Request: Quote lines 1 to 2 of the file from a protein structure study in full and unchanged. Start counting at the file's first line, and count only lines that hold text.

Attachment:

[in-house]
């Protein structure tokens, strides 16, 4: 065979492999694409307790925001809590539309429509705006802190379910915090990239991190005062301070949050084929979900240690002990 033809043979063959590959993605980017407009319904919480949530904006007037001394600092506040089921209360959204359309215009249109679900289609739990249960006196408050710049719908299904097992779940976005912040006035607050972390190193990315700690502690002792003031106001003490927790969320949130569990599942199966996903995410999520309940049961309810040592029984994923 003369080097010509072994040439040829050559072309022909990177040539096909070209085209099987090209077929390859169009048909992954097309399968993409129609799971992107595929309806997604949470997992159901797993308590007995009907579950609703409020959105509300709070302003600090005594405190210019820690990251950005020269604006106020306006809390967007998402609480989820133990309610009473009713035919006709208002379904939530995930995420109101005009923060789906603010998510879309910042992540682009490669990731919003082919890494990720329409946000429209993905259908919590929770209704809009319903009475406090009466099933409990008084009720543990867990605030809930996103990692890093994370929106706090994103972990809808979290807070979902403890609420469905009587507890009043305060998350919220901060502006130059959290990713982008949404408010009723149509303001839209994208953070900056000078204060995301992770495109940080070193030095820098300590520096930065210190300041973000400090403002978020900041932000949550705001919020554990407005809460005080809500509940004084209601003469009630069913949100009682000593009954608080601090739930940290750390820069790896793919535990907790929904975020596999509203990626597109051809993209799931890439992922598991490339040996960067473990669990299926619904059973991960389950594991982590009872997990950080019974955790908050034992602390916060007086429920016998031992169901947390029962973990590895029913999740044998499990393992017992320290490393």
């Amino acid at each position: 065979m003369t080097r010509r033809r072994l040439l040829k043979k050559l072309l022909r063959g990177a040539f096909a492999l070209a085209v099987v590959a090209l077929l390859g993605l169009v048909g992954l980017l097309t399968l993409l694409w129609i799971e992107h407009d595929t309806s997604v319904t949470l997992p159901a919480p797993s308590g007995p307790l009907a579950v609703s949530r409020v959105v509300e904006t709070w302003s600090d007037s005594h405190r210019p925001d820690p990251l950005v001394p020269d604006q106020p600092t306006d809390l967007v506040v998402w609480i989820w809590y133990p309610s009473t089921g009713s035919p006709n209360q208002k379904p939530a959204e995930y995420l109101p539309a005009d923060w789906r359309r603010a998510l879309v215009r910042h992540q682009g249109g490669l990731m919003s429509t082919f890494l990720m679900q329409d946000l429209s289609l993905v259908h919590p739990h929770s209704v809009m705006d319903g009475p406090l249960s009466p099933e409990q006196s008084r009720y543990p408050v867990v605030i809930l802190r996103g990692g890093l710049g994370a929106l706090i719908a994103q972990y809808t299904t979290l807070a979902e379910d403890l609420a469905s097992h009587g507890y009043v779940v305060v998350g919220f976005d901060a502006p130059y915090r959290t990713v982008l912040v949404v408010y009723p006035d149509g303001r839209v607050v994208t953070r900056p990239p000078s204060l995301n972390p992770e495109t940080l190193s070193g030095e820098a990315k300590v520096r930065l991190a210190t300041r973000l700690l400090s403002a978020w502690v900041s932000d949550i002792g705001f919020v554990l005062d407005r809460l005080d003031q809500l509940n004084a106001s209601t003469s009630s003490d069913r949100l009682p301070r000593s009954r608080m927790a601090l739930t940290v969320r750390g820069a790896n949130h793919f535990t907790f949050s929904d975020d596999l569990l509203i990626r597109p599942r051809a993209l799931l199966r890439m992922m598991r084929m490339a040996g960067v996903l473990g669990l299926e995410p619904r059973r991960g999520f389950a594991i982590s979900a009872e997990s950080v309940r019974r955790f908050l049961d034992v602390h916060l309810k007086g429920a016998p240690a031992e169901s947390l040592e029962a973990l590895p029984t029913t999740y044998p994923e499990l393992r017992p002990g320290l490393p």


[in-house]
């Protein structure tokens, strides 16, 4: 065979492999694409307790925001809590539309429509705006802190379910915090990239991190005062301070949050084929979900240690002990 033809043979063959590959993605980017407009319904919480949530904006007037001394600092506040089921209360959204359309215009249109679900289609739990249960006196408050710049719908299904097992779940976005912040006035607050972390190193990315700690502690002792003031106001003490927790969320949130569990599942199966996903995410999520309940049961309810040592029984994923 003369080097010509072994040439040829050559072309022909990177040539096909070209085209099987090209077929390859169009048909992954097309399968993409129609799971992107595929309806997604949470997992159901797993308590007995009907579950609703409020959105509300709070302003600090005594405190210019820690990251950005020269604006106020306006809390967007998402609480989820133990309610009473009713035919006709208002379904939530995930995420109101005009923060789906603010998510879309910042992540682009490669990731919003082919890494990720329409946000429209993905259908919590929770209704809009319903009475406090009466099933409990008084009720543990867990605030809930996103990692890093994370929106706090994103972990809808979290807070979902403890609420469905009587507890009043305060998350919220901060502006130059959290990713982008949404408010009723149509303001839209994208953070900056000078204060995301992770495109940080070193030095820098300590520096930065210190300041973000400090403002978020900041932000949550705001919020554990407005809460005080809500509940004084209601003469009630069913949100009682000593009954608080601090739930940290750390820069790896793919535990907790929904975020596999509203990626597109051809993209799931890439992922598991490339040996960067473990669990299926619904059973991960389950594991982590009872997990950080019974955790908050034992602390916060007086429920016998031992169901947390029962973990590895029913999740044998499990393992017992320290490393």